Nate D Most Honored Senior Member

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    I used to play .011’s no problem on my fenders. When I had kids and life got busy and I wasn’t playing for extended periods of time each day I switched to .010’s on everything.

    I had no issues with finger strength or wrist problems when playing any string gauge. Practice builds up the muscles and strength and wouldn’t necessarily be inclined to cause any issues in and of themselves.

    You can bench press 300lbs and do it well with training and good technique. You can hurt yourself very badly benching 75lbs with very poor training Ans technique.
     
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  10. SalvorHardin

    SalvorHardin Strat-O-Master

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    True. When SRV died, there was a short time of concern when it wasn't sure if Jeff was with him. He said it was a strange feeling, you know, like Mark Twain.
     
  11. StratUp

    StratUp Senior Stratmaster

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    At the end of the video. But the whole number is well worth the 43 seconds:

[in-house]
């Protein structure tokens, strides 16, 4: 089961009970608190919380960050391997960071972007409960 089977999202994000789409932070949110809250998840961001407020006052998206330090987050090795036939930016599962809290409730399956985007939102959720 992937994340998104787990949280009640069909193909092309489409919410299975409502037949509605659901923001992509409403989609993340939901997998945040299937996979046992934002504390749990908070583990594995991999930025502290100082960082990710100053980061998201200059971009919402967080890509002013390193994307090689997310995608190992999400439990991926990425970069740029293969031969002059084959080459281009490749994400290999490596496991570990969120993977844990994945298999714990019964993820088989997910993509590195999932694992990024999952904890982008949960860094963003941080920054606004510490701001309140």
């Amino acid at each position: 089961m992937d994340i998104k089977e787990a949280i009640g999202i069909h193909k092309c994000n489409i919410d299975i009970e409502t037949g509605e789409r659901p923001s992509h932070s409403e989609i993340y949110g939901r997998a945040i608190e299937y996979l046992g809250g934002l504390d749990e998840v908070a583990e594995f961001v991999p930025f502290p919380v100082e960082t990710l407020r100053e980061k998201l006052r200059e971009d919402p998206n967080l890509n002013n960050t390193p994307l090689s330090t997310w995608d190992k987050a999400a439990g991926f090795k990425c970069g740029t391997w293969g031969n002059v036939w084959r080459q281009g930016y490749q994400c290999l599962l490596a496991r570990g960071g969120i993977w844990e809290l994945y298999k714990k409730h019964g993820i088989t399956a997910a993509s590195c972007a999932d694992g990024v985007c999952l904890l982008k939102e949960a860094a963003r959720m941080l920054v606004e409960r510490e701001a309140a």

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  12. StratUp

    StratUp Senior Stratmaster

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    FYI - Wrist paint problems are typically from the bending and repetitive motion i.e. Carpel Tunnel Syndrome. It's the collapse of the inner (carpel) tunnel in the wrist. Common among people who work at the computer with the keyboard a little higher so that it causes a bend in the wrist 8 hours a day... also in farmers who weed all day (repetitive motion injury).

    Changing the way you hold your guitar can help straighten the wrist and prevent developing symptoms... which is way better than trying to cure the problem once you develop it.
     
  13. Scott Baxendale

    Scott Baxendale Senior Stratmaster Gold Supporting Member

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    I think he use light strings? .009’s or .010’s? I took care of one of his guitars during my stint with the Hard Rock Cafe and if I remember correctly it had .010’s on it?